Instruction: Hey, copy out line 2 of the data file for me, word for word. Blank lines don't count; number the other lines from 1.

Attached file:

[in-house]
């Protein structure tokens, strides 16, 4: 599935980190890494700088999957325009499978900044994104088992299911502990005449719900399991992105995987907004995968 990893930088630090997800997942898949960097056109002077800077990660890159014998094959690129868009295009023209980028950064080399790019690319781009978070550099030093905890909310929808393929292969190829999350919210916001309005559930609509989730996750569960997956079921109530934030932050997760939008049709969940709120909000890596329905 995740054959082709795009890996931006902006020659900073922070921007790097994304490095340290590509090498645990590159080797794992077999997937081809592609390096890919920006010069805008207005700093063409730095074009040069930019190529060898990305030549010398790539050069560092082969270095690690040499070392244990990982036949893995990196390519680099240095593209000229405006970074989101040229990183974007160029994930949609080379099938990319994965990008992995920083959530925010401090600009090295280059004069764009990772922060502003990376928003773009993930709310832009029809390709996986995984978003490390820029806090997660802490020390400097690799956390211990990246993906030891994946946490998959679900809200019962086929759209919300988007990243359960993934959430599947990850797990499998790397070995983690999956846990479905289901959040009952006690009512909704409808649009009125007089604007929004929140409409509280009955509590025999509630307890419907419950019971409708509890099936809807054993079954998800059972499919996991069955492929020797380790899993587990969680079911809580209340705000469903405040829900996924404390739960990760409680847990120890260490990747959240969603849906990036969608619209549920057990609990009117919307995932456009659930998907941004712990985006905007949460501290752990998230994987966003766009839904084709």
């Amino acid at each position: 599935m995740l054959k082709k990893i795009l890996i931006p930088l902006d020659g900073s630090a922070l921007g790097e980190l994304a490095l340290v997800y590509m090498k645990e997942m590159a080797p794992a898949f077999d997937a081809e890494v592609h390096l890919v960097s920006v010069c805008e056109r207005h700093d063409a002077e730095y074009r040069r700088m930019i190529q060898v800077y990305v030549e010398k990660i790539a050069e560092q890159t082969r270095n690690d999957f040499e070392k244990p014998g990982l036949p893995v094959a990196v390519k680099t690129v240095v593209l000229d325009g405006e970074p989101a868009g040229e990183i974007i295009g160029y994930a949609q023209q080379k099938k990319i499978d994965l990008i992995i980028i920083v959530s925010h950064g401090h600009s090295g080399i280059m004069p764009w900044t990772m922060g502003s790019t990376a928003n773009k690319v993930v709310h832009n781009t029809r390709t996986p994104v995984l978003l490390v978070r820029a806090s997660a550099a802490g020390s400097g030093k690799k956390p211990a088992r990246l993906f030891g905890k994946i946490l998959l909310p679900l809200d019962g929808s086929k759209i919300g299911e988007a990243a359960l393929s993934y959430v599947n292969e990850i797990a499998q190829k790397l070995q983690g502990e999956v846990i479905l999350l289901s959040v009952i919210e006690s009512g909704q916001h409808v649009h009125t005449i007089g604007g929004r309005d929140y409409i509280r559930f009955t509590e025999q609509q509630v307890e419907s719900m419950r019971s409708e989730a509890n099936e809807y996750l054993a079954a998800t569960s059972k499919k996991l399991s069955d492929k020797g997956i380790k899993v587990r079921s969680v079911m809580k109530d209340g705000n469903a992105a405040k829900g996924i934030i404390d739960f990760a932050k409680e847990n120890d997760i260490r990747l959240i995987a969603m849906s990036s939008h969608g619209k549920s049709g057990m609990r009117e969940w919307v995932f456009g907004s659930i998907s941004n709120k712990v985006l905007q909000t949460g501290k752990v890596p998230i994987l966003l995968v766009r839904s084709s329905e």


């Protein structure tokens, strides 16, 4: 599935980190890494700088999957325009499978900044994104088992299911502990005449719900399991992105995987907004995968 990893930088630090997800997942898949960097056109002077800077990660890159014998094959690129868009295009023209980028950064080399790019690319781009978070550099030093905890909310929808393929292969190829999350919210916001309005559930609509989730996750569960997956079921109530934030932050997760939008049709969940709120909000890596329905 995740054959082709795009890996931006902006020659900073922070921007790097994304490095340290590509090498645990590159080797794992077999997937081809592609390096890919920006010069805008207005700093063409730095074009040069930019190529060898990305030549010398790539050069560092082969270095690690040499070392244990990982036949893995990196390519680099240095593209000229405006970074989101040229990183974007160029994930949609080379099938990319994965990008992995920083959530925010401090600009090295280059004069764009990772922060502003990376928003773009993930709310832009029809390709996986995984978003490390820029806090997660802490020390400097690799956390211990990246993906030891994946946490998959679900809200019962086929759209919300988007990243359960993934959430599947990850797990499998790397070995983690999956846990479905289901959040009952006690009512909704409808649009009125007089604007929004929140409409509280009955509590025999509630307890419907419950019971409708509890099936809807054993079954998800059972499919996991069955492929020797380790899993587990969680079911809580209340705000469903405040829900996924404390739960990760409680847990120890260490990747959240969603849906990036969608619209549920057990609990009117919307995932456009659930998907941004712990985006905007949460501290752990998230994987966003766009839904084709």